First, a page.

The History and Significance of Baptisms in the Catholic Church

Authored by Chante Gaines

Baptism Register Book

Baptism Register book from Our Lady of Mount Carmel Church


The image, pictured to the left is a Baptism Register book from Our Lady of Mount Carmel Church. Our Lady of Mount Carmel was the first Catholic community in Queens, organized in 1840 by Father Michael Curran (who later became the first pastor of the Church). The following year, in 1841, the trustees obtained property in Astoria to build the church; it was the first Catholic Church in Queens to have a resident priest, and the first to conduct Mass service in its own building, in 1841 (“History of Our Lady,” n.d.). Some regard Our Lady of Mount Carmel Church or “Mother Church of Queens County” as the oldest parish in Queens.

History and Significance

The Baptism Register book is used by Our Lady of Mount Carmel Church to record each Baptism that is performed within the Church. Each column is used to record information such as: Family Name/Baptismal Name, Date of Birth and Place of Birth, Date of Baptism, Father’s Name and Mother’s Maiden Name, Sponsors (also known as godparents), Priest, and Record of Confirmation, Marriage, Religious Profession or Sub-Diaconate. Once the Baptism information is recorded it cannot be changed, unless permission is obtained from the Archdiocese.

Baptism is the ceremony in which a child or an adult convert is cleansed of sin to begin a new life with God (Anatolios & Brown, 2009, pg. 86). It is a rite of initiation, and it starts a Catholic on the faith journey by bonding the child to the community (O’Gorman & Faulkner, 2006, pg. 134).  Ferguson (2009) wrote in his book titled, Baptism in the Early Church, “to be baptized is to imitate the divine image of salvation” (pg. 710). According to The Catholic Source Book (2007) Baptism makes you a member of the Body of Christ and incorporates one into the Church, sharing in her mission (pg. 268).  There are two principal effects of Baptism: 1) purification from sins, and 2) regeneration (new birth) in the Holy Spirit (Klein, 2007). Baptism is the first of three sacraments of initiation (overall there are seven sacraments). The word “sacraments”, a Latin word, originally referred to oath-taking, consecration, or ritual obligation (O’Collins, 2008). Later it came to mean a ritual that blesses human beings with the saving life communicated through Christ’s life, death, and resurrection and the outpouring of the Holy Spirit (O’Collins, 2008).  The three sacraments of initiation consist of: 1) Baptism, 2) Confirmation, and 3) Eucharist.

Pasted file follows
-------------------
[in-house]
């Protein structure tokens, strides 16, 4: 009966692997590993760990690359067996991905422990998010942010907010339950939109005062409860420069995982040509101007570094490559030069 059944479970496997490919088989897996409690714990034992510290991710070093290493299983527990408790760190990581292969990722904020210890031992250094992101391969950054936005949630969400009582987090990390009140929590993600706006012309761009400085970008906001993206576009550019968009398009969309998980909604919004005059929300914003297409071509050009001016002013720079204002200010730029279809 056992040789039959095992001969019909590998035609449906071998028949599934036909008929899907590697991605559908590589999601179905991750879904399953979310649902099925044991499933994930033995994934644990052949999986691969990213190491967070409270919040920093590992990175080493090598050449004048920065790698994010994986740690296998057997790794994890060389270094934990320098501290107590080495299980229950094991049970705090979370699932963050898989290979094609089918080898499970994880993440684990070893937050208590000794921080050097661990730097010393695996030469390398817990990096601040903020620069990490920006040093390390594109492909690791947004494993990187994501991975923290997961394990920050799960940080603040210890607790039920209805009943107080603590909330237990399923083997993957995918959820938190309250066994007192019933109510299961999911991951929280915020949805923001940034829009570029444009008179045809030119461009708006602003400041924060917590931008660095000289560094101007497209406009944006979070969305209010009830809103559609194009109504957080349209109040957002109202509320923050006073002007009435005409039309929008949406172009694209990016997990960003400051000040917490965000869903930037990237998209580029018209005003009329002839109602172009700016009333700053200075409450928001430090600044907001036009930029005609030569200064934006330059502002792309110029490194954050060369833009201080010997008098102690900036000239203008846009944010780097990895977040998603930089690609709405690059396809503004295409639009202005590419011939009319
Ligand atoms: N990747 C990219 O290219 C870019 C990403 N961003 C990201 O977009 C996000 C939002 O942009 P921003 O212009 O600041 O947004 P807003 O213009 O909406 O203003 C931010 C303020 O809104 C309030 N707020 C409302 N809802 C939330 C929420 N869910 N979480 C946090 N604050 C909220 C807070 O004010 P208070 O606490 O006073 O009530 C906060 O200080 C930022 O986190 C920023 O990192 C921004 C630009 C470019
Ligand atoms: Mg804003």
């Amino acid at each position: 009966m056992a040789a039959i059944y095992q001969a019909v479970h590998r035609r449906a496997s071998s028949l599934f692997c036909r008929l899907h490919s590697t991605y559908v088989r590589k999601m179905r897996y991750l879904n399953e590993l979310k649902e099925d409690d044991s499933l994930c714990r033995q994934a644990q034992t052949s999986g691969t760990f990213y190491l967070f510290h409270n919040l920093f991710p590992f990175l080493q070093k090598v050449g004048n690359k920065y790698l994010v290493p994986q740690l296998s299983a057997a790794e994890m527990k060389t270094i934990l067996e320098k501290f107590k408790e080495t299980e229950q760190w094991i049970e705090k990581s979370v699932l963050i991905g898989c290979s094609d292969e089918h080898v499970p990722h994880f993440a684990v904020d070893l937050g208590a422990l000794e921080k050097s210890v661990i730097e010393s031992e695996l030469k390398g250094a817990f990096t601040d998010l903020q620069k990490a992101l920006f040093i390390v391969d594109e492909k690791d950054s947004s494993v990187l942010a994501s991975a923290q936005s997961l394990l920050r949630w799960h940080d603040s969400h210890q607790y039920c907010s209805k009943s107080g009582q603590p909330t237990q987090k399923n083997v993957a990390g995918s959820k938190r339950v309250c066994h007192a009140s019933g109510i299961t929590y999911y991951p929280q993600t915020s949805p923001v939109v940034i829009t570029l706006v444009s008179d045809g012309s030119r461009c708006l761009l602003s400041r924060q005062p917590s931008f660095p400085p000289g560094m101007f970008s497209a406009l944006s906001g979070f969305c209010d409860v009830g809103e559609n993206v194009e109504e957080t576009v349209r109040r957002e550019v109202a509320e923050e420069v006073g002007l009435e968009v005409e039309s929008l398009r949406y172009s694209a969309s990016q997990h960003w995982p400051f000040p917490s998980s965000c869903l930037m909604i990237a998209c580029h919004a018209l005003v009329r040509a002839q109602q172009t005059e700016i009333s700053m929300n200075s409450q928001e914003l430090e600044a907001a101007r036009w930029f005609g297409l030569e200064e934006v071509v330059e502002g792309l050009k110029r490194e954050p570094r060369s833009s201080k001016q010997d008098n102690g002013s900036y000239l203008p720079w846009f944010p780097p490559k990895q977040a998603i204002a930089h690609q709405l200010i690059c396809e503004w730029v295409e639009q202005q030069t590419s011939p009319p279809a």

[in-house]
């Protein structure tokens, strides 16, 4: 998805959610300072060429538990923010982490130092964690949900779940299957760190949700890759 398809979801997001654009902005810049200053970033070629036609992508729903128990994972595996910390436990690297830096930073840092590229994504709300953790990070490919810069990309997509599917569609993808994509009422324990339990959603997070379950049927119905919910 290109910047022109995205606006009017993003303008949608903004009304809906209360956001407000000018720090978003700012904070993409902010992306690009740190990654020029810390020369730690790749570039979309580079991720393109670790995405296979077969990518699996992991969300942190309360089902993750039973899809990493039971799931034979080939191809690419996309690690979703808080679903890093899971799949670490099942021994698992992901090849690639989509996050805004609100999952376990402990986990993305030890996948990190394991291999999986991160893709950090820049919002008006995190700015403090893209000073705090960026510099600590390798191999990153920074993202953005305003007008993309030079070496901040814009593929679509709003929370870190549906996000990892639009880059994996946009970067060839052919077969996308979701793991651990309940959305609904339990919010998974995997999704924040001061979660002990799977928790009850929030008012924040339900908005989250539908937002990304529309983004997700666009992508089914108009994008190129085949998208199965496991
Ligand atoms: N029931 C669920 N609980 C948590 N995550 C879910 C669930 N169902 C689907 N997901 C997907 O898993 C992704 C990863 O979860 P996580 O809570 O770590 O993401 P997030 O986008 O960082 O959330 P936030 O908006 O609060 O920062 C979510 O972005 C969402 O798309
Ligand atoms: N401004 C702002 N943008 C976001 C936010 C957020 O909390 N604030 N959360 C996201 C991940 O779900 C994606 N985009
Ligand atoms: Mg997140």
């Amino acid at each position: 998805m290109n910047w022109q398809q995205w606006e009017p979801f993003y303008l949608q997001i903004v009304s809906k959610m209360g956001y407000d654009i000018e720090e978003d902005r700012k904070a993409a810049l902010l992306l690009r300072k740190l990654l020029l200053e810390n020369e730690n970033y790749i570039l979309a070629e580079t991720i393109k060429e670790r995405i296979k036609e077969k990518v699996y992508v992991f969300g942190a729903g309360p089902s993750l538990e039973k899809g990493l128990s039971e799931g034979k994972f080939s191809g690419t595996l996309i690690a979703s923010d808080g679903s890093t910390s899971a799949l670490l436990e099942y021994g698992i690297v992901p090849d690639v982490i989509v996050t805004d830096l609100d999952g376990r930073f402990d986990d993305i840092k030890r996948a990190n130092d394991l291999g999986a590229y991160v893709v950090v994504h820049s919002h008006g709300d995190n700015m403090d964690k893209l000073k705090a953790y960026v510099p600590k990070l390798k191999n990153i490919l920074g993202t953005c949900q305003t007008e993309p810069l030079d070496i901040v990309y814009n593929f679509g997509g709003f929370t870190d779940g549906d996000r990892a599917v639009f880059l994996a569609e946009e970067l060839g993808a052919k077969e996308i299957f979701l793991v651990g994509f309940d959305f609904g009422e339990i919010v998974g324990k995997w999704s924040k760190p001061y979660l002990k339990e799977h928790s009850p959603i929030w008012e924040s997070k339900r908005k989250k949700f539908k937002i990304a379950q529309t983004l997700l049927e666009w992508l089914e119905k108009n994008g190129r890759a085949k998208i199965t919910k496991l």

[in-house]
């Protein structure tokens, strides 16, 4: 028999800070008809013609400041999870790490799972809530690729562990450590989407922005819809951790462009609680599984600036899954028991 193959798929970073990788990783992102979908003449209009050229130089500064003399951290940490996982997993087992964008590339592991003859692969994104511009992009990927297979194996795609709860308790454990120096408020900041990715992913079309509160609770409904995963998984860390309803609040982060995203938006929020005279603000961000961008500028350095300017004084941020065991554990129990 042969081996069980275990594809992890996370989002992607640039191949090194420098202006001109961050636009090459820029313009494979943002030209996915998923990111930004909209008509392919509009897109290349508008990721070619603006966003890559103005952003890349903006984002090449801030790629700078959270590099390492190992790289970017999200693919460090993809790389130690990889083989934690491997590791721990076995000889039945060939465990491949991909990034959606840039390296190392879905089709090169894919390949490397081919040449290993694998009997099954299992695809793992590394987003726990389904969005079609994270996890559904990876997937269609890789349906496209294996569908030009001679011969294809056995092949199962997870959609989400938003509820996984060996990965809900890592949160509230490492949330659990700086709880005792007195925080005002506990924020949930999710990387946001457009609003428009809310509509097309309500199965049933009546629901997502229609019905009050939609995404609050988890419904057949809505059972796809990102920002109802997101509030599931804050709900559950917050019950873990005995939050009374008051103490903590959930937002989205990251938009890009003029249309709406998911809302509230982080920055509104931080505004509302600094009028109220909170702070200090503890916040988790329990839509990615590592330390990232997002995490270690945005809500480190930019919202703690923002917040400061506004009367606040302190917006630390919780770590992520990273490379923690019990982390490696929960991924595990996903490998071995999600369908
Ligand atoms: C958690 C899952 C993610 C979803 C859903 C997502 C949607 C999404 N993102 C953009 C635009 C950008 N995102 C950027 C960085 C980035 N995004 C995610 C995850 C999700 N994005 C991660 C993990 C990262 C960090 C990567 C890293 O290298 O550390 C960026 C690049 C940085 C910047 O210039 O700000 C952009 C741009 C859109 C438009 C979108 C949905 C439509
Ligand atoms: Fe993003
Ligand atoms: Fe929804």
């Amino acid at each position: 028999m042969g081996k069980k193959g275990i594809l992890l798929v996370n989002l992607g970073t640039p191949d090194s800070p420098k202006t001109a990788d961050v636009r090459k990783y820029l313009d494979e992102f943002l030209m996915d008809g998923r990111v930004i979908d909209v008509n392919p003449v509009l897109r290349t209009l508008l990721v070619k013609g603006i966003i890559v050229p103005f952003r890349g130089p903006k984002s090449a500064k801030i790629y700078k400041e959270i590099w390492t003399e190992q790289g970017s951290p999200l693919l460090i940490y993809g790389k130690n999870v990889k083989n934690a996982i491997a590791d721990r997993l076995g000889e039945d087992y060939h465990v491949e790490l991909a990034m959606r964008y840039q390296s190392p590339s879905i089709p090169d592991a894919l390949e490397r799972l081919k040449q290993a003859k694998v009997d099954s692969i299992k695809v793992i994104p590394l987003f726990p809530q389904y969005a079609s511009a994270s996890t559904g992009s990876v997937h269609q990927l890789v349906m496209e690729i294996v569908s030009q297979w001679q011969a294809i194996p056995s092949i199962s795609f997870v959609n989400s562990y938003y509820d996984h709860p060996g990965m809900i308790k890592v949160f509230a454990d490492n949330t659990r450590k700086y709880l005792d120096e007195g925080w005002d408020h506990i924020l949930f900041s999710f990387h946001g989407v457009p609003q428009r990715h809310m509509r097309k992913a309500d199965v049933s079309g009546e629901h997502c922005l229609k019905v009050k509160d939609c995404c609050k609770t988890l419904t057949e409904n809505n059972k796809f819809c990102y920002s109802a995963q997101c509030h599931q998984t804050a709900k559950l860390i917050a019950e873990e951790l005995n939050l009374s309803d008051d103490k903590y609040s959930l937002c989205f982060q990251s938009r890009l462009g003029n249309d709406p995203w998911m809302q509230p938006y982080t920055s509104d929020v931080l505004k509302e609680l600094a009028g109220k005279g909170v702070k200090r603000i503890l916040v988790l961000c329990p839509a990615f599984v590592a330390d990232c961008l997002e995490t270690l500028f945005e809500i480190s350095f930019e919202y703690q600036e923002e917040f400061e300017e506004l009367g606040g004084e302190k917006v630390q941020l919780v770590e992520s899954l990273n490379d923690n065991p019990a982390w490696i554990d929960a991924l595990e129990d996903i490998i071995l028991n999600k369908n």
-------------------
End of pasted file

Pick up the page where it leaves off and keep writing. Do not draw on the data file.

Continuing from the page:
The origin of Baptism is footed from John; the Baptist’s baptizing Jesus in the waters of the river Jordan (O’Gorman & Faulkner, 2006). According to O’Gorman & Faulkner (2006) St. Paul understood baptism to be both a drowning or a death and rebirth, as a new being, for which Catholics believe that the waters of baptism eliminates all sins (pg. 136). In the beginning centuries, adult baptism was the common form of the rite of initiation, however in just a few generations, infant baptism become the norm (O’Gorman & Faulkner, 206). After the initial ceremony, Catholics renew their baptismal promises at Easter Mass, as an acknowledgment that faith continues to grow after Baptism (O’Gorman & Faulkner, 2006).

Though my research I’ve learned that Baptism is considered significant because Catholics believe that baptism is necessary for salvation, they feel it rids the person of original sins (sins passed down from the parents) making them a new.


History of Our Lady of Mount Carmel Parish (n.d.). Retrieved from

Baptism. (2015). In Encyclopaedia Britannica. Retrieved from

Klein, P. (2007). The Catholic Source Book (4th ed.). Orlando, FL: Harcourt Religion Publishers.

Anatolios, K., Brown, S. F. (2009). World Religions: Catholicism & Orthodox Christianity (3rd ed.). New York, NY: Chelsea House Publishers.

Ferguson, E. (2009). Baptism in the Early Church: History, Theology, and Liturgy in the First Five Centuries. Grand Rapids, MI: William B. Eerdmans Publishing Co.

O’Gorman, B., Faulkner, M. (2006). The Complete Idiot’s Guide to Understanding Catholicism (3rd ed.). New York, NY: Penguin Group.